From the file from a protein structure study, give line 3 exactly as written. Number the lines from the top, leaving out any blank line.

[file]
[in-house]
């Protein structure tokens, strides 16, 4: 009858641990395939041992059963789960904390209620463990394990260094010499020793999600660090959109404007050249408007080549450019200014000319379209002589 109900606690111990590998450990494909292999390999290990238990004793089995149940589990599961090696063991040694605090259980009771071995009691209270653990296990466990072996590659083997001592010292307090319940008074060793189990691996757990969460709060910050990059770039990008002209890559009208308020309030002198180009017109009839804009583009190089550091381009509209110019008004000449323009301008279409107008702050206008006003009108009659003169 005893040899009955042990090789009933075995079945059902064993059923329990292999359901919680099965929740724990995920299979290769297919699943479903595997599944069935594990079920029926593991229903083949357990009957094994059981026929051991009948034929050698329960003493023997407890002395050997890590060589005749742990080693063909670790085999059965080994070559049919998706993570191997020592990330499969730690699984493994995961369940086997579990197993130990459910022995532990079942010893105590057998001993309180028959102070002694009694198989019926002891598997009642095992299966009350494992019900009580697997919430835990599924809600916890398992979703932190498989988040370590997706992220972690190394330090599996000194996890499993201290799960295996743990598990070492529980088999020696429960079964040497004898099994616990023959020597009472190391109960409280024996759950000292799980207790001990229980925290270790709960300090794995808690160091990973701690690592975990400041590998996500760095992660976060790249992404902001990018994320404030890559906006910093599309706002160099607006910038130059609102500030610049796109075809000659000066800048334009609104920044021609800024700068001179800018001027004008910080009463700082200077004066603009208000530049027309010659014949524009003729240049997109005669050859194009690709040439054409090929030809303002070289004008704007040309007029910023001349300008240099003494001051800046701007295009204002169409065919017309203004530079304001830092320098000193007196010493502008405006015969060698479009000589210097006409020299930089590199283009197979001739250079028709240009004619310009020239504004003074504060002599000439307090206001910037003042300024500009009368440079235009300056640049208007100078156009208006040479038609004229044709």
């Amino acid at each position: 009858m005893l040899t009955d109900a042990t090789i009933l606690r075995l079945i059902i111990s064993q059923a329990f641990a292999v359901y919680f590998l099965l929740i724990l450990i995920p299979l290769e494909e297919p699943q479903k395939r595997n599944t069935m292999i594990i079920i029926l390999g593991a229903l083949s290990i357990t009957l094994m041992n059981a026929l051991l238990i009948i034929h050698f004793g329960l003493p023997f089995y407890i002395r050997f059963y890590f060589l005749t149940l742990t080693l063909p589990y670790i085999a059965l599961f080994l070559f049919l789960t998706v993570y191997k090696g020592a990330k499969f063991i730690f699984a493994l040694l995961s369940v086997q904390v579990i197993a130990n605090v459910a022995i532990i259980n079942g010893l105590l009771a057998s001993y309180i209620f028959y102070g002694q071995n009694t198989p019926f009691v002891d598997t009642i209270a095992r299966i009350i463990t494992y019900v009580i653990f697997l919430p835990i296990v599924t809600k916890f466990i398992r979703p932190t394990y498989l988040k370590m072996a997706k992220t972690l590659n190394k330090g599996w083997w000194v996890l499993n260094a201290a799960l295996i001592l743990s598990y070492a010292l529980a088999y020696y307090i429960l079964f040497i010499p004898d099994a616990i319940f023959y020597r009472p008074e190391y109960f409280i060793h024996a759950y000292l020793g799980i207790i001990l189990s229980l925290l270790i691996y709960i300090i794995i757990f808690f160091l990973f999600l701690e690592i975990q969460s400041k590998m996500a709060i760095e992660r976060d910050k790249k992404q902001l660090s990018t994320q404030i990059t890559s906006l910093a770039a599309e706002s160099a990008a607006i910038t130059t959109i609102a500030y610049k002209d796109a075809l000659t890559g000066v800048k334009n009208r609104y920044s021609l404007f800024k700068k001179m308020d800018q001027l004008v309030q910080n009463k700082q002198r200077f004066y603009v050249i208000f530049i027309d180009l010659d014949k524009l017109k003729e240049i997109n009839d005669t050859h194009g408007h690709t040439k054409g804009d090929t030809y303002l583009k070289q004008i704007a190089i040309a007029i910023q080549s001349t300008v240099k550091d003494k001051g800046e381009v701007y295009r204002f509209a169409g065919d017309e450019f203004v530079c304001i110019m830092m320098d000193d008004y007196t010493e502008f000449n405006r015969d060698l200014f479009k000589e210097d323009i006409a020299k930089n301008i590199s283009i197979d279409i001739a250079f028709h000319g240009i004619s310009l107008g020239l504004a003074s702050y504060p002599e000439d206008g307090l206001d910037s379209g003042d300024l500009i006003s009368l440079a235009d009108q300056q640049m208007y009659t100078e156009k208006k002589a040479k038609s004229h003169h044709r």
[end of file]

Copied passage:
């Amino acid at each position: 009858m005893l040899t009955d109900a042990t090789i009933l606690r075995l079945i059902i111990s064993q059923a329990f641990a292999v359901y919680f590998l099965l929740i724990l450990i995920p299979l290769e494909e297919p699943q479903k395939r595997n599944t069935m292999i594990i079920i029926l390999g593991a229903l083949s290990i357990t009957l094994m041992n059981a026929l051991l238990i009948i034929h050698f004793g329960l003493p023997f089995y407890i002395r050997f059963y890590f060589l005749t149940l742990t080693l063909p589990y670790i085999a059965l599961f080994l070559f049919l789960t998706v993570y191997k090696g020592a990330k499969f063991i730690f699984a493994l040694l995961s369940v086997q904390v579990i197993a130990n605090v459910a022995i532990i259980n079942g010893l105590l009771a057998s001993y309180i209620f028959y102070g002694q071995n009694t198989p019926f009691v002891d598997t009642i209270a095992r299966i009350i463990t494992y019900v009580i653990f697997l919430p835990i296990v599924t809600k916890f466990i398992r979703p932190t394990y498989l988040k370590m072996a997706k992220t972690l590659n190394k330090g599996w083997w000194v996890l499993n260094a201290a799960l295996i001592l743990s598990y070492a010292l529980a088999y020696y307090i429960l079964f040497i010499p004898d099994a616990i319940f023959y020597r009472p008074e190391y109960f409280i060793h024996a759950y000292l020793g799980i207790i001990l189990s229980l925290l270790i691996y709960i300090i794995i757990f808690f160091l990973f999600l701690e690592i975990q969460s400041k590998m996500a709060i760095e992660r976060d910050k790249k992404q902001l660090s990018t994320q404030i990059t890559s906006l910093a770039a599309e706002s160099a990008a607006i910038t130059t959109i609102a500030y610049k002209d796109a075809l000659t890559g000066v800048k334009n009208r609104y920044s021609l404007f800024k700068k001179m308020d800018q001027l004008v309030q910080n009463k700082q002198r200077f004066y603009v050249i208000f530049i027309d180009l010659d014949k524009l017109k003729e240049i997109n009839d005669t050859h194009g408007h690709t040439k054409g804009d090929t030809y303002l583009k070289q004008i704007a190089i040309a007029i910023q080549s001349t300008v240099k550091d003494k001051g800046e381009v701007y295009r204002f509209a169409g065919d017309e450019f203004v530079c304001i110019m830092m320098d000193d008004y007196t010493e502008f000449n405006r015969d060698l200014f479009k000589e210097d323009i006409a020299k930089n301008i590199s283009i197979d279409i001739a250079f028709h000319g240009i004619s310009l107008g020239l504004a003074s702050y504060p002599e000439d206008g307090l206001d910037s379209g003042d300024l500009i006003s009368l440079a235009d009108q300056q640049m208007y009659t100078e156009k208006k002589a040479k038609s004229h003169h044709r």